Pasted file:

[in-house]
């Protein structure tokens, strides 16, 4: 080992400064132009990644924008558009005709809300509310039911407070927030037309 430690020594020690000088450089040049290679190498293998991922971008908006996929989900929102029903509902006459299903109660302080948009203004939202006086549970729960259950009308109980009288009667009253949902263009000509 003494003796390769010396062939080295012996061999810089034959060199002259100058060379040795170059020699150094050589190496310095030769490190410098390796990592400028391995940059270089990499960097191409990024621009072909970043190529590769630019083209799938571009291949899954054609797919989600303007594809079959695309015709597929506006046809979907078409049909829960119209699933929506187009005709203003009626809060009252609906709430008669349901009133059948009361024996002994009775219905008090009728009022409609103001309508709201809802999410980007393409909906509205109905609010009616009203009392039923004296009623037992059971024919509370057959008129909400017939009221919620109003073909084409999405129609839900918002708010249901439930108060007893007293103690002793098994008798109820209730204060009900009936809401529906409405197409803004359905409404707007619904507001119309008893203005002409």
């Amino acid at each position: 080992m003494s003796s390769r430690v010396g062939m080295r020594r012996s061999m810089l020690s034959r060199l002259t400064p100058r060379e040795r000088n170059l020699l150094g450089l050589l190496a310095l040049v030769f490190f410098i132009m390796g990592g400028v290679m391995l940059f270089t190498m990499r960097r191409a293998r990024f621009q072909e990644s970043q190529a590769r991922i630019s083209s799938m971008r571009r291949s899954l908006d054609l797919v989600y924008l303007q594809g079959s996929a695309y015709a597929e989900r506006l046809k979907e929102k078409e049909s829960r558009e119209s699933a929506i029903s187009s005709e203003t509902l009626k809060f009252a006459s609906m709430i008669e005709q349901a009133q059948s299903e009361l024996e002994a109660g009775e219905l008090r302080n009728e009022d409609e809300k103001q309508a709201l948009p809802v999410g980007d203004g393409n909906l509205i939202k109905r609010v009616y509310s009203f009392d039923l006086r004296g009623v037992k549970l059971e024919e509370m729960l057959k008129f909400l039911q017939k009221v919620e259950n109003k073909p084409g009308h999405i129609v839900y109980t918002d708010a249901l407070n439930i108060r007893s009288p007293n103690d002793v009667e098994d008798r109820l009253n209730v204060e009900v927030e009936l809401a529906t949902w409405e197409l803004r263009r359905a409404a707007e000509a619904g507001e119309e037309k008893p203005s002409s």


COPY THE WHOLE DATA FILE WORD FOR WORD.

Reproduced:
[in-house]
């Protein structure tokens, strides 16, 4: 080992400064132009990644924008558009005709809300509310039911407070927030037309 430690020594020690000088450089040049290679190498293998991922971008908006996929989900929102029903509902006459299903109660302080948009203004939202006086549970729960259950009308109980009288009667009253949902263009000509 003494003796390769010396062939080295012996061999810089034959060199002259100058060379040795170059020699150094050589190496310095030769490190410098390796990592400028391995940059270089990499960097191409990024621009072909970043190529590769630019083209799938571009291949899954054609797919989600303007594809079959695309015709597929506006046809979907078409049909829960119209699933929506187009005709203003009626809060009252609906709430008669349901009133059948009361024996002994009775219905008090009728009022409609103001309508709201809802999410980007393409909906509205109905609010009616009203009392039923004296009623037992059971024919509370057959008129909400017939009221919620109003073909084409999405129609839900918002708010249901439930108060007893007293103690002793098994008798109820209730204060009900009936809401529906409405197409803004359905409404707007619904507001119309008893203005002409």
């Amino acid at each position: 080992m003494s003796s390769r430690v010396g062939m080295r020594r012996s061999m810089l020690s034959r060199l002259t400064p100058r060379e040795r000088n170059l020699l150094g450089l050589l190496a310095l040049v030769f490190f410098i132009m390796g990592g400028v290679m391995l940059f270089t190498m990499r960097r191409a293998r990024f621009q072909e990644s970043q190529a590769r991922i630019s083209s799938m971008r571009r291949s899954l908006d054609l797919v989600y924008l303007q594809g079959s996929a695309y015709a597929e989900r506006l046809k979907e929102k078409e049909s829960r558009e119209s699933a929506i029903s187009s005709e203003t509902l009626k809060f009252a006459s609906m709430i008669e005709q349901a009133q059948s299903e009361l024996e002994a109660g009775e219905l008090r302080n009728e009022d409609e809300k103001q309508a709201l948009p809802v999410g980007d203004g393409n909906l509205i939202k109905r609010v009616y509310s009203f009392d039923l006086r004296g009623v037992k549970l059971e024919e509370m729960l057959k008129f909400l039911q017939k009221v919620e259950n109003k073909p084409g009308h999405i129609v839900y109980t918002d708010a249901l407070n439930i108060r007893s009288p007293n103690d002793v009667e098994d008798r109820l009253n209730v204060e009900v927030e009936l809401a529906t949902w409405e197409l803004r263009r359905a409404a707007e000509a619904g507001e119309e037309k008893p203005s002409s």